Sunday, November 3, 2019



“Hawak/Hold (Davao Gulf)” by Katrina Bello
(Graphite on paper, 6.5 x 9.5 inches, 2019)

[Click on images to enlarge]

Katrina Bello: Scaling Up by Scaling Down

Vast. Empty. Full. Perfect. 
When I make my drawings, I am in the grip of these immensities.
—Katrina Bello, Facebook (Sept. 20, 2019)

This past September, I read of conceptual artist Kenneth Goldsmith’s printing out of all of Hillary Clinton's emails and then she showing up at the Venice Biennale to read them. I appreciated this particular work by an artist whose works sometimes don’t work for me. But the work’s effectiveness made me consider as well how money (and lack thereof) affects artwork. It took a lot of resources to print out 62,000 pages of Hillary's email and put them on a faux White House presidential desk. Monetary effect is on my mind as, for the 2nd or 3rd time recently, I was disappointed by a photograph whose image is fabulous online. But when I saw the actual photograph, it was printed (IMO, of course) too small. And I assume that the artist might have had financial constraints on printing bigger but what if the hugeness is an integral part of the work? 

When scale as an aesthetic concern becomes dirtied by money (or lack thereof), there’s a loss … including “loss of investment” as put in by the artist in having created the work. Having said that, the scale of bigness rarely plays out on a level field; issues of money, which is to say class and race as well, rear.

Scale is also tricky because, unlike more obviously discernible art materials (paint, canvas, stone…), it can be overlooked as matter—yes, pun on matter of importance. This means, too that small scale warrants its own integrity—not as a result of poverty but as an inherent part of the artwork. When the small-sized artwork (or any size artwork) hews to its ideal scale, the artwork blossoms in its full potential and its viewers benefit. As an example, it’s a joy to point you to Katrina Bello’s “Hawak (Hold)” series of drawings including “Hawak/Hold (Davao Gulf)”. In the artist’s own words:

“Begun in 2018, ‘Hawak (Hold)’ is an ongoing series of small landscape and seascape drawings in the shape and size of the interior of my hands and my children’s hands.”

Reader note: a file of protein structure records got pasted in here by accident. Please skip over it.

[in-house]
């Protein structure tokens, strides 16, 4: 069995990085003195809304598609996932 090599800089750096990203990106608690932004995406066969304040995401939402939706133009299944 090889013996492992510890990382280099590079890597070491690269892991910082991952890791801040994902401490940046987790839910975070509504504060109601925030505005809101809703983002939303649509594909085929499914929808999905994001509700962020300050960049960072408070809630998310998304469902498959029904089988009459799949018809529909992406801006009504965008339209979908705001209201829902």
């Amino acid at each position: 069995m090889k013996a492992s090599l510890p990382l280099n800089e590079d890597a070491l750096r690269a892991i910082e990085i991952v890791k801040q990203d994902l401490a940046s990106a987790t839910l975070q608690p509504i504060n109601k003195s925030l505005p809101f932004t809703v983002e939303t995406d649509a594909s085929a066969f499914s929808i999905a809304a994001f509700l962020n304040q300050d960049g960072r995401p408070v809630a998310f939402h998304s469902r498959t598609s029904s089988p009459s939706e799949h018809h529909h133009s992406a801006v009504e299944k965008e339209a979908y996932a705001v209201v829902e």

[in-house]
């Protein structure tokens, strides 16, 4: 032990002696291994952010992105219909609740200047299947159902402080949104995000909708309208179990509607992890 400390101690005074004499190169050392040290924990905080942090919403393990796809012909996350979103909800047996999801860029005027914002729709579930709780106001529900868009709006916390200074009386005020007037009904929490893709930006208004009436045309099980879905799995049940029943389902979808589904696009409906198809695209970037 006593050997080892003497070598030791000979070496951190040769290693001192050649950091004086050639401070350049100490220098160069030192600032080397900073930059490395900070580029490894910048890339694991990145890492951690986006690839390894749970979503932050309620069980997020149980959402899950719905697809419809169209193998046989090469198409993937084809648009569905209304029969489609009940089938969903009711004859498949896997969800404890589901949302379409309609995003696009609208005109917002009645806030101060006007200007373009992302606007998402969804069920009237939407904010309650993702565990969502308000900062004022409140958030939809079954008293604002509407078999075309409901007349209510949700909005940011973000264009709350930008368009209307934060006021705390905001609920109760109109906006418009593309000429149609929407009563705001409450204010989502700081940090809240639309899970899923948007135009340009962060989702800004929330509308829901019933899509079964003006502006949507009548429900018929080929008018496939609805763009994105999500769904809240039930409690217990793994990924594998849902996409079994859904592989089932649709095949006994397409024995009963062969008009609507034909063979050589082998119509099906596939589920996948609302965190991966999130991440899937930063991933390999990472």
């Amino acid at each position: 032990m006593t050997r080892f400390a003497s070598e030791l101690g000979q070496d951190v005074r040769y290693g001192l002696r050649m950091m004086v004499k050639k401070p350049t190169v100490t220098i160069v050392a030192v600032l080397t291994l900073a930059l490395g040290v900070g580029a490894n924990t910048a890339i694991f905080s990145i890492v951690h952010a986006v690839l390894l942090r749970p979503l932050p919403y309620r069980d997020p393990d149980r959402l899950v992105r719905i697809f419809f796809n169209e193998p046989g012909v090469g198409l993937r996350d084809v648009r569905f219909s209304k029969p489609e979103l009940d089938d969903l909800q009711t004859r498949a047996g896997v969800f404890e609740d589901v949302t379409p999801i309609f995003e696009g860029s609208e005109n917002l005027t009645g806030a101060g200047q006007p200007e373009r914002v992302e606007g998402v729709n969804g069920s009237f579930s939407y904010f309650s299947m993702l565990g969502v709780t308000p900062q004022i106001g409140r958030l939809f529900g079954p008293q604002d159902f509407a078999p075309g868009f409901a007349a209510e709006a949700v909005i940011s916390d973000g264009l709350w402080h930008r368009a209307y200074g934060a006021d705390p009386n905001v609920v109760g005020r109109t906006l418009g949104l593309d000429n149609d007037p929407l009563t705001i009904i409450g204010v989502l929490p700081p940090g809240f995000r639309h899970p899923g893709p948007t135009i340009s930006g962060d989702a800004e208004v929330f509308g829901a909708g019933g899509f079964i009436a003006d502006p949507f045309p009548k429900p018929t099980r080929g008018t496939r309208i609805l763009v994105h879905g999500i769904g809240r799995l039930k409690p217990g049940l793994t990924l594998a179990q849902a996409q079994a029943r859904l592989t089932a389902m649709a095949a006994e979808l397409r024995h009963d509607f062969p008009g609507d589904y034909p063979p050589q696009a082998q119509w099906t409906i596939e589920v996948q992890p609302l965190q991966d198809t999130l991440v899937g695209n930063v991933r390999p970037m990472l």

The first time I saw this work online, I was moved to tears at the intimacy with which this drawn island was on the scale of a human hand. 

I am moved, unfortunately, for reasons relating to loss instead of—or only—desire. When I consider the idea of a child’s hand mirroring a landscape of sea, I consider how a baby reaches out at the world without yet knowing what that world comprises—not the naivete, but the optimism, of that open gesture not yet checked by reality. Here, I also think of Carmen Giménez Smith’s poem “Boy Crazy” for its lines

I wanted to cup the moon’s curve
in my hand like it belonged to me,
that was how young I was.

Then I’m moved by the idea of a human hand mirroring a geographic scape that physically is much larger than the human, not just in physical dimension but how the natural world is so much bigger than any single creature within it. By a human hand positing itself to equal in scale this environmental reference, is that showing proven human arrogance, or a desire for intimacy with what one will never fully know, or ambition (perhaps foolish) in aiming to be intimate with the unknown? That these questions arose illustrate great art’s ability to move the viewer into even the metaphysical realm.

Katrina would come to share:

“My drawing series Hawak/Hold series is partly based on my personal memories and family relationships, and partly based on my fellow Filipino community's feelings and responses to the territorial dispute between the Philippines and China concerning issues in the South China Sea. This particular drawing is based on the waters of Davao Gulf which is part of my hometown in Davao, and the shape and size of the drawing is based on the palm of my older daughter's left hand, as if she was holding the gulf waters in her left hand.”